While the causes of
autism spectrum disorders (ASDs) remain unknown, experts believe they have
pinpointed factors that may place people more at risk of developing autism.
Genetics can place
an individual at risk for developing some form of autism. According to the Autism Society, if a person has a
brother, sister, twin, or parent with an ASD, that person is more likely to
also have an ASD.
conditions have been connected to a higher risk of having autism. These include
genetic disorders such as fragile X syndrome and tuberous sclerosis. Though the
link between tuberous sclerosis and ASD is unclear, studies have shown that ASD
rates are much higher among children with tuberous sclerosis than those who do
not have the disease.
risk-related statistics provided by the Centers for Disease Control and Prevention (CDC) include:
- Most scientists agree that genes are one of the risk factors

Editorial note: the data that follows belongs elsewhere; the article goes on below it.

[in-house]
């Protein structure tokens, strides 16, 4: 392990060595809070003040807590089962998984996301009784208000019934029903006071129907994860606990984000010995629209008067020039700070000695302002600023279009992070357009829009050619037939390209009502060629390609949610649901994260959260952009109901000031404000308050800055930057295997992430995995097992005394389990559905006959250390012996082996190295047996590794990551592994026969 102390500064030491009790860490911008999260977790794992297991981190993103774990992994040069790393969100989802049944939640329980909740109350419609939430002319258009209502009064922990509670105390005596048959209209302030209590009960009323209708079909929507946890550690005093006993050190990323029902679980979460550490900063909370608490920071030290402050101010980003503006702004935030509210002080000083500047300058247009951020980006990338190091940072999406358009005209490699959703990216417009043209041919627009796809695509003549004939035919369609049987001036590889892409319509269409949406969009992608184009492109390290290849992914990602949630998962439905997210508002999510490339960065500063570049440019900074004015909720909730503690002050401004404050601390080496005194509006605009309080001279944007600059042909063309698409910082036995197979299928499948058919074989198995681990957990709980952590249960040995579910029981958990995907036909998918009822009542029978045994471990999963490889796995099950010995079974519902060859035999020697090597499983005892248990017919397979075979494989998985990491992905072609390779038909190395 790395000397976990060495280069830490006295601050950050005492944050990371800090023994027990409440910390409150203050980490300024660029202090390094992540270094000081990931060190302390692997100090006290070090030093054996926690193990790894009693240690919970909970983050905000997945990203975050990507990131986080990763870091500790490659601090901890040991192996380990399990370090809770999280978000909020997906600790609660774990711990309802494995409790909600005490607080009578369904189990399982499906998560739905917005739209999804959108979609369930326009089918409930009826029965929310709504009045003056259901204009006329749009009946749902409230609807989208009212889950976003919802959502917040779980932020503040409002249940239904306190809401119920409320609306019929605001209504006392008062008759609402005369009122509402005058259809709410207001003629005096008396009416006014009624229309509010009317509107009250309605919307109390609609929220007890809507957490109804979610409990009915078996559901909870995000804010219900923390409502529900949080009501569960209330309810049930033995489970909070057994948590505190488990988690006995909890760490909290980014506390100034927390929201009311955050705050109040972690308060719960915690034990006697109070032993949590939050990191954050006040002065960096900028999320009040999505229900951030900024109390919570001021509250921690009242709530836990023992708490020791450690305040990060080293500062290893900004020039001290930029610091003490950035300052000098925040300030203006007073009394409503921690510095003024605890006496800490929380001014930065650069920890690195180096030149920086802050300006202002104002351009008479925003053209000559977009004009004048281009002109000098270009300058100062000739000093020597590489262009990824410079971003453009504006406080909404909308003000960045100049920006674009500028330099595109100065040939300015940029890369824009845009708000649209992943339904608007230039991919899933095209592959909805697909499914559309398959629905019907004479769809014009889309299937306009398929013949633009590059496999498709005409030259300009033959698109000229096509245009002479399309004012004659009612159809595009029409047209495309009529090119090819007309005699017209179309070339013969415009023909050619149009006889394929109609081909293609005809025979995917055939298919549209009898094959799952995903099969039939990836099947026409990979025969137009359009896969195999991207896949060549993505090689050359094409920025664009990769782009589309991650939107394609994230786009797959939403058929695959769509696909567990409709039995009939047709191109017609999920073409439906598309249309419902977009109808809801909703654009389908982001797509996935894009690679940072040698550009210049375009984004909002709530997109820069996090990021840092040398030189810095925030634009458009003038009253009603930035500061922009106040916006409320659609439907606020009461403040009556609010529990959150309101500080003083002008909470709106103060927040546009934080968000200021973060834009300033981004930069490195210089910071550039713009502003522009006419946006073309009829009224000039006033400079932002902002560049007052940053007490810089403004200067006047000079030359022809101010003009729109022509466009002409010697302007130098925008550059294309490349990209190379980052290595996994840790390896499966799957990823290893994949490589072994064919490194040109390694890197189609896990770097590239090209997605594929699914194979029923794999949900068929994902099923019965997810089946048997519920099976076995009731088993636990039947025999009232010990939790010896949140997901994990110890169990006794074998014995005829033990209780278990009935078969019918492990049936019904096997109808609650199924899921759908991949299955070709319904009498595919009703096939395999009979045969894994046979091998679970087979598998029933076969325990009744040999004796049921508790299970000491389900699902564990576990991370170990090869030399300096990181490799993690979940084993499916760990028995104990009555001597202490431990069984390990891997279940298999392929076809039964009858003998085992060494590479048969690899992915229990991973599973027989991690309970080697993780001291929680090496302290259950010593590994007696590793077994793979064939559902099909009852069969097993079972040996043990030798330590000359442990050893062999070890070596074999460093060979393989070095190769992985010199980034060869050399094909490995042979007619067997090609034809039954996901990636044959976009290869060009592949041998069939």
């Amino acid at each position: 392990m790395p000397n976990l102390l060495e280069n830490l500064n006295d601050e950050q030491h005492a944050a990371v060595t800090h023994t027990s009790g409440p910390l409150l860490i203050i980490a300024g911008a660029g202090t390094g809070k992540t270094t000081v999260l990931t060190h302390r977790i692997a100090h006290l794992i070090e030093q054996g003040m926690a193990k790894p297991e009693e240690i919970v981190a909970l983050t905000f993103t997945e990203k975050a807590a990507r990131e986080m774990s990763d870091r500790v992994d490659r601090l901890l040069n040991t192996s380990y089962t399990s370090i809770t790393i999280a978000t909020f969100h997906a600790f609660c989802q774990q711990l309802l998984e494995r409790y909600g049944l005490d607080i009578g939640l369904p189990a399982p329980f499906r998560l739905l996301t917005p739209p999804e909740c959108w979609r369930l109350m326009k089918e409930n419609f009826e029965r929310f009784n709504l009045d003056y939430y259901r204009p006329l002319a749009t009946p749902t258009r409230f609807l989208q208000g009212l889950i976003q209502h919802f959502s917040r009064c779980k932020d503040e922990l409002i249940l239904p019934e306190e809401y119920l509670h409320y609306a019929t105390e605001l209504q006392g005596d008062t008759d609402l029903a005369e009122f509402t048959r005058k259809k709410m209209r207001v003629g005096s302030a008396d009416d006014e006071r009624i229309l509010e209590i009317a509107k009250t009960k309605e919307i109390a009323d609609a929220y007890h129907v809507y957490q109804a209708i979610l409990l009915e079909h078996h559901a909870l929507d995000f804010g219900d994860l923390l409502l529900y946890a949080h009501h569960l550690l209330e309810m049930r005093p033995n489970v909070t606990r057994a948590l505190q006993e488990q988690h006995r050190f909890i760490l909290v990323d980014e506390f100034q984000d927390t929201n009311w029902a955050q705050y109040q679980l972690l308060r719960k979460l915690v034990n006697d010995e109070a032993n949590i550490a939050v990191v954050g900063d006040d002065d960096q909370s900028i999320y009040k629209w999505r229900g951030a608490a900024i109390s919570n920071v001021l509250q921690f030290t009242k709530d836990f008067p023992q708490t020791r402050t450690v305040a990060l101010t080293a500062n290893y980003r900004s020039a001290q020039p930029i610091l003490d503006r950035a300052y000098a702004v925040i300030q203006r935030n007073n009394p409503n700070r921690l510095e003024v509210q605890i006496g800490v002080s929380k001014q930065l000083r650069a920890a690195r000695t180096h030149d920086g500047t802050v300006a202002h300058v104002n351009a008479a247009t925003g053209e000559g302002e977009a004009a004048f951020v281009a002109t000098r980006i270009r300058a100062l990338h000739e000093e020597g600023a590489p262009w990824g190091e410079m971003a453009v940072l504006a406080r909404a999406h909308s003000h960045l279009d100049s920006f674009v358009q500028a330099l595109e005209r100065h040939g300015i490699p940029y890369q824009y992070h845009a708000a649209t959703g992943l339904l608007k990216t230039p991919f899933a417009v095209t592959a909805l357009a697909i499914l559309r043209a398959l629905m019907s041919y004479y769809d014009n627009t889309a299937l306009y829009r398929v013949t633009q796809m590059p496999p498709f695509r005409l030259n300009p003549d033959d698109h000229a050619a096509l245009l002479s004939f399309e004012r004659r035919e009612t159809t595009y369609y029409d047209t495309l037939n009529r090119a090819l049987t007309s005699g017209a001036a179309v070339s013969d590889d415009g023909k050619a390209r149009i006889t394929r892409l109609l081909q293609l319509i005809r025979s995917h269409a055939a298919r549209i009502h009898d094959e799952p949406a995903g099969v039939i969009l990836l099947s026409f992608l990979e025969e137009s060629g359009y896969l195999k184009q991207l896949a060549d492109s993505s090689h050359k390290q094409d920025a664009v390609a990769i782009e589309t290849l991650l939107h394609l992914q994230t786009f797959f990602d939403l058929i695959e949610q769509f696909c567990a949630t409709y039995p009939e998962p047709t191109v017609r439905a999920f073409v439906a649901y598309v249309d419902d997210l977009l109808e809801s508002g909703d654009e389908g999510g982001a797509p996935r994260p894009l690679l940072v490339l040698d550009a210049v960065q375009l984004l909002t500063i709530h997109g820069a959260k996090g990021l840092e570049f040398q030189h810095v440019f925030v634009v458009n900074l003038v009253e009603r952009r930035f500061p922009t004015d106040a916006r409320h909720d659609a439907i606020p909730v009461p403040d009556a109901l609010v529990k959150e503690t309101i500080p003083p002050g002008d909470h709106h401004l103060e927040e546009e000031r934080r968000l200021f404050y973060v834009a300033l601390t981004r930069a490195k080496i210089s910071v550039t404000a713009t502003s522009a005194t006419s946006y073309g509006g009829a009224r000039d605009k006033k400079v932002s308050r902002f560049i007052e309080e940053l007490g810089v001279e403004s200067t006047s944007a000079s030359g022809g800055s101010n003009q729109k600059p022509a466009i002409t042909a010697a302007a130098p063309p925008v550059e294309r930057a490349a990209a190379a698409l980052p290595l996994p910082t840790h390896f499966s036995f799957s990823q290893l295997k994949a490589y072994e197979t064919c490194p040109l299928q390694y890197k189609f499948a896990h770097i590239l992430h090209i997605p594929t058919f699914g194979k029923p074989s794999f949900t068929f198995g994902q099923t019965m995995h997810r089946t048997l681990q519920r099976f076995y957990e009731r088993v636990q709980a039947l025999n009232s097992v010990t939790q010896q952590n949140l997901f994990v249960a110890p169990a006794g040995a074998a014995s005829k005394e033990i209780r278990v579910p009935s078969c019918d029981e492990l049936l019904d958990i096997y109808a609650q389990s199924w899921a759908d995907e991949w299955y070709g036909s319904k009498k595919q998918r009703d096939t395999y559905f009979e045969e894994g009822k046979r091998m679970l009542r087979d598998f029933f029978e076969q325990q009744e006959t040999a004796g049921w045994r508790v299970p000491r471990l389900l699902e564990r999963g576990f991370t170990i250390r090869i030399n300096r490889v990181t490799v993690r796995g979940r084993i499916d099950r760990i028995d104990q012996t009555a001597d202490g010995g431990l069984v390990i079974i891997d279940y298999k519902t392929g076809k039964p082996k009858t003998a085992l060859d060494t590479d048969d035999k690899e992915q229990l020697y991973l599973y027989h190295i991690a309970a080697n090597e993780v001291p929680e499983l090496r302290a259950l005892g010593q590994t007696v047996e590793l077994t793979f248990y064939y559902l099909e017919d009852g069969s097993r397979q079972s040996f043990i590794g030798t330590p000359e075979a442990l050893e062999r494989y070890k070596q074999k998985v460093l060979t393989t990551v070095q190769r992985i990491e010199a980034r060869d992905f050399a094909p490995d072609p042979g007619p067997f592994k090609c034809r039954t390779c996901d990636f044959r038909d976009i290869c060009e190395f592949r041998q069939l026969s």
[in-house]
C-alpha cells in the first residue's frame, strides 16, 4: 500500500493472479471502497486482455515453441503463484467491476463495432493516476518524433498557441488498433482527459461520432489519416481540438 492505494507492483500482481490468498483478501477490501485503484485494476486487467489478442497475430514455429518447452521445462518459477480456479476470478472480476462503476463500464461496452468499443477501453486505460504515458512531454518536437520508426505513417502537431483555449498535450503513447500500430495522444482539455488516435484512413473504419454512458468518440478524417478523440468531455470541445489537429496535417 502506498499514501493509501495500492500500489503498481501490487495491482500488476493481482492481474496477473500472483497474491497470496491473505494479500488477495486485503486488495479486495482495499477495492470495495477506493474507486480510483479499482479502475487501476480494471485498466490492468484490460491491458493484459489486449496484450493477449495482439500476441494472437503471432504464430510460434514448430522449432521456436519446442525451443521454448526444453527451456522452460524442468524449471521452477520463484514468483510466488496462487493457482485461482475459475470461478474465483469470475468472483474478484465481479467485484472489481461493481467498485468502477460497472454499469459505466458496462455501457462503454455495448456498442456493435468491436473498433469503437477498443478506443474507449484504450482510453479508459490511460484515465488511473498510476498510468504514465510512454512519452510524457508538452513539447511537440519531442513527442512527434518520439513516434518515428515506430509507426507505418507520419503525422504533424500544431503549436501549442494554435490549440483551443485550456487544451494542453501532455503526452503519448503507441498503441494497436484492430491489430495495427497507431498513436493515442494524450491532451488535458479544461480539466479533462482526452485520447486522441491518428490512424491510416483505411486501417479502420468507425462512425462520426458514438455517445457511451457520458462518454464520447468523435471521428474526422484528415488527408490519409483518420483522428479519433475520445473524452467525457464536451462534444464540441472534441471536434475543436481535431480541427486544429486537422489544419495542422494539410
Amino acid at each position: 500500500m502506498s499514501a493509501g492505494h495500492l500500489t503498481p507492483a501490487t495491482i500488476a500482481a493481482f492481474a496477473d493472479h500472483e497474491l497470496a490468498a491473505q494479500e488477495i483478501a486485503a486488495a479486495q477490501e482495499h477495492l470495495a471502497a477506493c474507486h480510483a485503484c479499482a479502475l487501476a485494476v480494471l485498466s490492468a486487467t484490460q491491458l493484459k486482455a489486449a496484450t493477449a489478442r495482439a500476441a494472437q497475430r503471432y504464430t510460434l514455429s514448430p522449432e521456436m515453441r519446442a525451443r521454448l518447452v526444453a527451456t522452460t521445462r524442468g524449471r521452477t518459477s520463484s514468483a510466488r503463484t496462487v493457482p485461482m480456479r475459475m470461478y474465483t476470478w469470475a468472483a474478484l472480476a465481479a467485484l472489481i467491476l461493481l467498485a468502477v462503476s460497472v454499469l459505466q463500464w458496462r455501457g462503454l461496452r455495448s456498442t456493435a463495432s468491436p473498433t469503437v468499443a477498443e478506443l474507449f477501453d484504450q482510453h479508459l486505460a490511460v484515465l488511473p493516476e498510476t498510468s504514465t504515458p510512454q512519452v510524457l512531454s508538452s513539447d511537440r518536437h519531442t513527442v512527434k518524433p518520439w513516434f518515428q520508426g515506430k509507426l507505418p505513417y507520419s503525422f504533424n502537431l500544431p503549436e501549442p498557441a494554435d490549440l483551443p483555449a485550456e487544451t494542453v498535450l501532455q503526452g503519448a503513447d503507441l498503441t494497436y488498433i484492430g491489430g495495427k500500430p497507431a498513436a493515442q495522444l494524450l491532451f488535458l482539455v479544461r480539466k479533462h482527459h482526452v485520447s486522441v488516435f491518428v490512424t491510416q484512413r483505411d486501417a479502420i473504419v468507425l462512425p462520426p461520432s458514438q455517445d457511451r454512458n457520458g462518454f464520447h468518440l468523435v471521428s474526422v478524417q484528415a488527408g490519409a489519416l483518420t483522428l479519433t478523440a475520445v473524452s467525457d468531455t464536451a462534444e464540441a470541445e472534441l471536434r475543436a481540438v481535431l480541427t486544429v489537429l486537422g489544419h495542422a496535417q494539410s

that can make a person more likely to develop ASD.
- Children who have a sibling with ASD are at a
higher risk of also having ASD.
- When taken during pregnancy, the prescription
drugs valproic acid and thalidomide have been linked with a higher risk of ASD.
- There is some evidence that the critical period
for developing ASD occurs before, during, and immediately after birth.
- Children born to older parents are at greater
risk for having ASD.
The CDC states that some drugs, like
thalidomide and valproic acid, have also been implicated in causing higher risk
of ASDs if they are taken while a woman is pregnant.
Exposure to heavy
metals and other toxins in the environment is also suspected of increasing the
risk of ASDs.